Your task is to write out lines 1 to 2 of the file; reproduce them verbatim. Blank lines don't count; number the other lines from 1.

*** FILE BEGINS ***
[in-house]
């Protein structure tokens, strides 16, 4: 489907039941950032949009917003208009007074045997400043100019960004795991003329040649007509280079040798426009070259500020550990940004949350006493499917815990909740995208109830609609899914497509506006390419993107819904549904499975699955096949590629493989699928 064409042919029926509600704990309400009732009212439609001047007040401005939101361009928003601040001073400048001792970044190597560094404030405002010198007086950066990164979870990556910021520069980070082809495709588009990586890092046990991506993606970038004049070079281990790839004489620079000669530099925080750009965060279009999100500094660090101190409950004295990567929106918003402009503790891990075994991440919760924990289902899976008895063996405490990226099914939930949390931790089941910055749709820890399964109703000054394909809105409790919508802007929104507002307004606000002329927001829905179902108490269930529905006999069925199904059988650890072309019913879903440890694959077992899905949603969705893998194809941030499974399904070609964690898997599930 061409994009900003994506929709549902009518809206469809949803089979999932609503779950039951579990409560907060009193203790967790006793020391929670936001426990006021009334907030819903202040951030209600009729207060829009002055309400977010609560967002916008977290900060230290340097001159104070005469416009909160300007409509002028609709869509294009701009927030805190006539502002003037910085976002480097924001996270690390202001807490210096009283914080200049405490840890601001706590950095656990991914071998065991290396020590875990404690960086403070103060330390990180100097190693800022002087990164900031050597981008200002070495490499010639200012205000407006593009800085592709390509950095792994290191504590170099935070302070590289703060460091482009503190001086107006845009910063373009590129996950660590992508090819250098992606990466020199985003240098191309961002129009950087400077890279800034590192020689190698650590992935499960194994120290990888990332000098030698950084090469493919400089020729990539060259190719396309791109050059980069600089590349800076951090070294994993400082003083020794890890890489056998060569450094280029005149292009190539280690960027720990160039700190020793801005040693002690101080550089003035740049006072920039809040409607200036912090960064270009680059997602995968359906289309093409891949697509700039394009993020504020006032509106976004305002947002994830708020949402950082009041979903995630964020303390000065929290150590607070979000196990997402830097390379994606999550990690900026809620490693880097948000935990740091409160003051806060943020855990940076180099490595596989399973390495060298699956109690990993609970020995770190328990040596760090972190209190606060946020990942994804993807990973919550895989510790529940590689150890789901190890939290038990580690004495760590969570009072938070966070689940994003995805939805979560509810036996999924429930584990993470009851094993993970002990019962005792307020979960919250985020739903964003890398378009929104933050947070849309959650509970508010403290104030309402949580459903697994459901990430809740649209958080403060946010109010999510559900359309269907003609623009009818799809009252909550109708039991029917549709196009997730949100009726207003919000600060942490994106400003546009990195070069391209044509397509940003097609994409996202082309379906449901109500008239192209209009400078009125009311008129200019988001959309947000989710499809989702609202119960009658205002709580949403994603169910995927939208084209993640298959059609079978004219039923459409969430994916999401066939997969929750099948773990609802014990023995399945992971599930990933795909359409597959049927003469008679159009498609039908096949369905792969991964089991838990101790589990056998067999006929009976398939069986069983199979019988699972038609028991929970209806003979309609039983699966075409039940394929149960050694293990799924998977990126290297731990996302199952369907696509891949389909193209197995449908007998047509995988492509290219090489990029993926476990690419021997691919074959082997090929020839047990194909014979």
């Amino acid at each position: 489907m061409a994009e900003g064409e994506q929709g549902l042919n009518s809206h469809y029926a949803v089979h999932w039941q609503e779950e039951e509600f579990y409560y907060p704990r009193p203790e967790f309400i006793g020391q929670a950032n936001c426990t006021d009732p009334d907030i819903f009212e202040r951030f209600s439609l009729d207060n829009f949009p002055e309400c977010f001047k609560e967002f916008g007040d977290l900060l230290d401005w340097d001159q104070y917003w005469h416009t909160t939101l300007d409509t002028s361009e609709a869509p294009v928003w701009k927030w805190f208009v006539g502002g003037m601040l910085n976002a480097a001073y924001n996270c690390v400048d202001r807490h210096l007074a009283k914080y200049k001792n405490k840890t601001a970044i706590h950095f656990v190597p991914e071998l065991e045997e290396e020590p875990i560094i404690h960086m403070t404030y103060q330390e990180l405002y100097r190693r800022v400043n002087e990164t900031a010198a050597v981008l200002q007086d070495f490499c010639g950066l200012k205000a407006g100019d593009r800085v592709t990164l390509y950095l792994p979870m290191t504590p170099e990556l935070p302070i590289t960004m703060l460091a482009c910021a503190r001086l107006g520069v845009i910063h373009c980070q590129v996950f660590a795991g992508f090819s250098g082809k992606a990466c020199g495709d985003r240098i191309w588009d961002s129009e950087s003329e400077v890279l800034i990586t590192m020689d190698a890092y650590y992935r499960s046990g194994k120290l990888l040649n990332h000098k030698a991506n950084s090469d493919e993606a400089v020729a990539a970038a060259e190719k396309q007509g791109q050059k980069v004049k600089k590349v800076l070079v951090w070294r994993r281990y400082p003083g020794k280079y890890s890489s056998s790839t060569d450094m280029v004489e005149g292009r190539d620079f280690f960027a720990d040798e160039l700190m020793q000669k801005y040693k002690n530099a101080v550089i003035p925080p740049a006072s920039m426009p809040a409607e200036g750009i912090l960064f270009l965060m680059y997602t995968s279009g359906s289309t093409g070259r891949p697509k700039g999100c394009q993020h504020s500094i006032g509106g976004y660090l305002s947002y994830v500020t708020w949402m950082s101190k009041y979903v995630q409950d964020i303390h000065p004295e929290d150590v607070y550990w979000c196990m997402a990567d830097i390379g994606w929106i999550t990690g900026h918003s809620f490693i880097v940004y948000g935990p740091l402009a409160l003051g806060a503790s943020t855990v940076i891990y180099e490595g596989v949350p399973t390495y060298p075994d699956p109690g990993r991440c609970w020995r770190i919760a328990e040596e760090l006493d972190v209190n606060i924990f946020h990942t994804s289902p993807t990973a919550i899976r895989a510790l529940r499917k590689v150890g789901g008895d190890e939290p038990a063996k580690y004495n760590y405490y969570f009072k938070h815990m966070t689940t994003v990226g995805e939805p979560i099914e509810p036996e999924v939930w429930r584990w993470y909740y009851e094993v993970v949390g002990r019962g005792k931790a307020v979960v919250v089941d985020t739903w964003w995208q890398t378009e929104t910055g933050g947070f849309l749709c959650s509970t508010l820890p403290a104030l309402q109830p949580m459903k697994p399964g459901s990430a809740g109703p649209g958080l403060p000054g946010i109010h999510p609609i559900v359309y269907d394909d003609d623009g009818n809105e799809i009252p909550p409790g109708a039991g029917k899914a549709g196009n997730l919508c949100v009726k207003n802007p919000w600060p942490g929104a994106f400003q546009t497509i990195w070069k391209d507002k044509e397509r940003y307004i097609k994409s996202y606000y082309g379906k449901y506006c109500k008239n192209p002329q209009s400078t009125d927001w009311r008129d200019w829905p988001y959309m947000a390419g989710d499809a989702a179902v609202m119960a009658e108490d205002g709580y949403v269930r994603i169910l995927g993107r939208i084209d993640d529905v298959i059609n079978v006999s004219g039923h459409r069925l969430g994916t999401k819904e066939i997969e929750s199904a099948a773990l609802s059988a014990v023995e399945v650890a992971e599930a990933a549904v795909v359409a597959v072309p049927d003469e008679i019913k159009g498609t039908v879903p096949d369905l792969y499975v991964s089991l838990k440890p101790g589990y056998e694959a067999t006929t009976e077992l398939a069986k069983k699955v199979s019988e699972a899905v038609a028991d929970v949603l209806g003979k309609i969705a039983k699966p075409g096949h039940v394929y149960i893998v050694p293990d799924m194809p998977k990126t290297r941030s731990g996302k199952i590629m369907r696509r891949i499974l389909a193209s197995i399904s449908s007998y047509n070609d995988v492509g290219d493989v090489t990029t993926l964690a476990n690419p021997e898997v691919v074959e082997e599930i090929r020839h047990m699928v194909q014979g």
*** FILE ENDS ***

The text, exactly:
[in-house]
């Protein structure tokens, strides 16, 4: 489907039941950032949009917003208009007074045997400043100019960004795991003329040649007509280079040798426009070259500020550990940004949350006493499917815990909740995208109830609609899914497509506006390419993107819904549904499975699955096949590629493989699928 064409042919029926509600704990309400009732009212439609001047007040401005939101361009928003601040001073400048001792970044190597560094404030405002010198007086950066990164979870990556910021520069980070082809495709588009990586890092046990991506993606970038004049070079281990790839004489620079000669530099925080750009965060279009999100500094660090101190409950004295990567929106918003402009503790891990075994991440919760924990289902899976008895063996405490990226099914939930949390931790089941910055749709820890399964109703000054394909809105409790919508802007929104507002307004606000002329927001829905179902108490269930529905006999069925199904059988650890072309019913879903440890694959077992899905949603969705893998194809941030499974399904070609964690898997599930 061409994009900003994506929709549902009518809206469809949803089979999932609503779950039951579990409560907060009193203790967790006793020391929670936001426990006021009334907030819903202040951030209600009729207060829009002055309400977010609560967002916008977290900060230290340097001159104070005469416009909160300007409509002028609709869509294009701009927030805190006539502002003037910085976002480097924001996270690390202001807490210096009283914080200049405490840890601001706590950095656990991914071998065991290396020590875990404690960086403070103060330390990180100097190693800022002087990164900031050597981008200002070495490499010639200012205000407006593009800085592709390509950095792994290191504590170099935070302070590289703060460091482009503190001086107006845009910063373009590129996950660590992508090819250098992606990466020199985003240098191309961002129009950087400077890279800034590192020689190698650590992935499960194994120290990888990332000098030698950084090469493919400089020729990539060259190719396309791109050059980069600089590349800076951090070294994993400082003083020794890890890489056998060569450094280029005149292009190539280690960027720990160039700190020793801005040693002690101080550089003035740049006072920039809040409607200036912090960064270009680059997602995968359906289309093409891949697509700039394009993020504020006032509106976004305002947002994830708020949402950082009041979903995630964020303390000065929290150590607070979000196990997402830097390379994606999550990690900026809620490693880097948000935990740091409160003051806060943020855990940076180099490595596989399973390495060298699956109690990993609970020995770190328990040596760090972190209190606060946020990942994804993807990973919550895989510790529940590689150890789901190890939290038990580690004495760590969570009072938070966070689940994003995805939805979560509810036996999924429930584990993470009851094993993970002990019962005792307020979960919250985020739903964003890398378009929104933050947070849309959650509970508010403290104030309402949580459903697994459901990430809740649209958080403060946010109010999510559900359309269907003609623009009818799809009252909550109708039991029917549709196009997730949100009726207003919000600060942490994106400003546009990195070069391209044509397509940003097609994409996202082309379906449901109500008239192209209009400078009125009311008129200019988001959309947000989710499809989702609202119960009658205002709580949403994603169910995927939208084209993640298959059609079978004219039923459409969430994916999401066939997969929750099948773990609802014990023995399945992971599930990933795909359409597959049927003469008679159009498609039908096949369905792969991964089991838990101790589990056998067999006929009976398939069986069983199979019988699972038609028991929970209806003979309609039983699966075409039940394929149960050694293990799924998977990126290297731990996302199952369907696509891949389909193209197995449908007998047509995988492509290219090489990029993926476990690419021997691919074959082997090929020839047990194909014979």